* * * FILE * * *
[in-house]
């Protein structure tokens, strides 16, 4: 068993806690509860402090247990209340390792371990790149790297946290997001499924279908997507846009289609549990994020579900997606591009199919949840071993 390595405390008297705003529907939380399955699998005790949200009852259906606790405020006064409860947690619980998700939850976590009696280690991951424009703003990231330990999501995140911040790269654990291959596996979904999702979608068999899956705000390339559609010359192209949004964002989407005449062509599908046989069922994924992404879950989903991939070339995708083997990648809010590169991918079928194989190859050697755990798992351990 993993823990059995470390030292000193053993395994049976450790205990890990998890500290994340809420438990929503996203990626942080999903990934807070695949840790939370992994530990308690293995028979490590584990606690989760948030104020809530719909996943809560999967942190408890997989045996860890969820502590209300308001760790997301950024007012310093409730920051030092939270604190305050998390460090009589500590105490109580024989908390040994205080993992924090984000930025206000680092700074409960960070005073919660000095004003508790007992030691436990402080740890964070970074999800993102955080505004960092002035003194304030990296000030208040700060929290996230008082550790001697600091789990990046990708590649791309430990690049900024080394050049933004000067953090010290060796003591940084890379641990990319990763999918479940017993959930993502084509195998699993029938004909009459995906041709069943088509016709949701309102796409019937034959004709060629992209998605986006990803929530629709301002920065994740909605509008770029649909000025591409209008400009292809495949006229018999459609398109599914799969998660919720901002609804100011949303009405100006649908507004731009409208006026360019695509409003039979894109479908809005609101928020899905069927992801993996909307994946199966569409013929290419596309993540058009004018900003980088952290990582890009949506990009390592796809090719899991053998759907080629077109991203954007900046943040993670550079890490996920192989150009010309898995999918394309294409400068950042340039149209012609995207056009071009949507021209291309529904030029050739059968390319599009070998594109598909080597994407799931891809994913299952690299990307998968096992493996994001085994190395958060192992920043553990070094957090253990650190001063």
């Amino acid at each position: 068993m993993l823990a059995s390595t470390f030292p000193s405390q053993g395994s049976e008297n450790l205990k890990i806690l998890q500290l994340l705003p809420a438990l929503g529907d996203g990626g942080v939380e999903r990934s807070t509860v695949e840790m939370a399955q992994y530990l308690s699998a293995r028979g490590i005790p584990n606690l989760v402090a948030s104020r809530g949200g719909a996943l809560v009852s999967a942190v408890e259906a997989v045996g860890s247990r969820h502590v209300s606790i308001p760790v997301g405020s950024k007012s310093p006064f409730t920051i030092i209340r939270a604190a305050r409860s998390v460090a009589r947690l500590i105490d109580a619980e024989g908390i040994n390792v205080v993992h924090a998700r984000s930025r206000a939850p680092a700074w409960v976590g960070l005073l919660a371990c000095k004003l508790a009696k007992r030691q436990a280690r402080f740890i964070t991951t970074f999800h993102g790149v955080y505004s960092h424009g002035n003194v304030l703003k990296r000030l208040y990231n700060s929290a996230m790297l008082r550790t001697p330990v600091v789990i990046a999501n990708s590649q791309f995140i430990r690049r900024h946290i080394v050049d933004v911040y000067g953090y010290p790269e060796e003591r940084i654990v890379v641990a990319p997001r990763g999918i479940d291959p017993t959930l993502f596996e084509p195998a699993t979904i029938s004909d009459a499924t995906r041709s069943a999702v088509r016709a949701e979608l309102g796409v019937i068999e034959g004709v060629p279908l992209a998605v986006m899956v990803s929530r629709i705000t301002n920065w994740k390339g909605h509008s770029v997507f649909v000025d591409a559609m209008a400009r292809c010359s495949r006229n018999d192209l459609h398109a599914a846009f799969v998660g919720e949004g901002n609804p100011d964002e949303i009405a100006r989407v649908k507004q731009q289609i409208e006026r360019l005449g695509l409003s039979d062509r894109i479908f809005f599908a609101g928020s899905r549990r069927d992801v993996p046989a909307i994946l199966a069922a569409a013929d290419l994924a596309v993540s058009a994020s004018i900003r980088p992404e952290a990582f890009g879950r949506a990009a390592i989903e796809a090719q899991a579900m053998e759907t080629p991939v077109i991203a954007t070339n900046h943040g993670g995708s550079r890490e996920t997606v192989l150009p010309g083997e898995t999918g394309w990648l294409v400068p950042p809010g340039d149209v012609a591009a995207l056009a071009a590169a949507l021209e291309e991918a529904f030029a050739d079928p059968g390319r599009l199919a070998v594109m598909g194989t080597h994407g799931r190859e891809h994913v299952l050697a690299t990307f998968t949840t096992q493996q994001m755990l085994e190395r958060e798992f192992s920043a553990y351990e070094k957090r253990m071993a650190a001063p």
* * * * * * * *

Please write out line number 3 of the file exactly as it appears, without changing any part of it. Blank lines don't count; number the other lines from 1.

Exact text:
């Amino acid at each position: 068993m993993l823990a059995s390595t470390f030292p000193s405390q053993g395994s049976e008297n450790l205990k890990i806690l998890q500290l994340l705003p809420a438990l929503g529907d996203g990626g942080v939380e999903r990934s807070t509860v695949e840790m939370a399955q992994y530990l308690s699998a293995r028979g490590i005790p584990n606690l989760v402090a948030s104020r809530g949200g719909a996943l809560v009852s999967a942190v408890e259906a997989v045996g860890s247990r969820h502590v209300s606790i308001p760790v997301g405020s950024k007012s310093p006064f409730t920051i030092i209340r939270a604190a305050r409860s998390v460090a009589r947690l500590i105490d109580a619980e024989g908390i040994n390792v205080v993992h924090a998700r984000s930025r206000a939850p680092a700074w409960v976590g960070l005073l919660a371990c000095k004003l508790a009696k007992r030691q436990a280690r402080f740890i964070t991951t970074f999800h993102g790149v955080y505004s960092h424009g002035n003194v304030l703003k990296r000030l208040y990231n700060s929290a996230m790297l008082r550790t001697p330990v600091v789990i990046a999501n990708s590649q791309f995140i430990r690049r900024h946290i080394v050049d933004v911040y000067g953090y010290p790269e060796e003591r940084i654990v890379v641990a990319p997001r990763g999918i479940d291959p017993t959930l993502f596996e084509p195998a699993t979904i029938s004909d009459a499924t995906r041709s069943a999702v088509r016709a949701e979608l309102g796409v019937i068999e034959g004709v060629p279908l992209a998605v986006m899956v990803s929530r629709i705000t301002n920065w994740k390339g909605h509008s770029v997507f649909v000025d591409a559609m209008a400009r292809c010359s495949r006229n018999d192209l459609h398109a599914a846009f799969v998660g919720e949004g901002n609804p100011d964002e949303i009405a100006r989407v649908k507004q731009q289609i409208e006026r360019l005449g695509l409003s039979d062509r894109i479908f809005f599908a609101g928020s899905r549990r069927d992801v993996p046989a909307i994946l199966a069922a569409a013929d290419l994924a596309v993540s058009a994020s004018i900003r980088p992404e952290a990582f890009g879950r949506a990009a390592i989903e796809a090719q899991a579900m053998e759907t080629p991939v077109i991203a954007t070339n900046h943040g993670g995708s550079r890490e996920t997606v192989l150009p010309g083997e898995t999918g394309w990648l294409v400068p950042p809010g340039d149209v012609a591009a995207l056009a071009a590169a949507l021209e291309e991918a529904f030029a050739d079928p059968g390319r599009l199919a070998v594109m598909g194989t080597h994407g799931r190859e891809h994913v299952l050697a690299t990307f998968t949840t096992q493996q994001m755990l085994e190395r958060e798992f192992s920043a553990y351990e070094k957090r253990m071993a650190a001063p």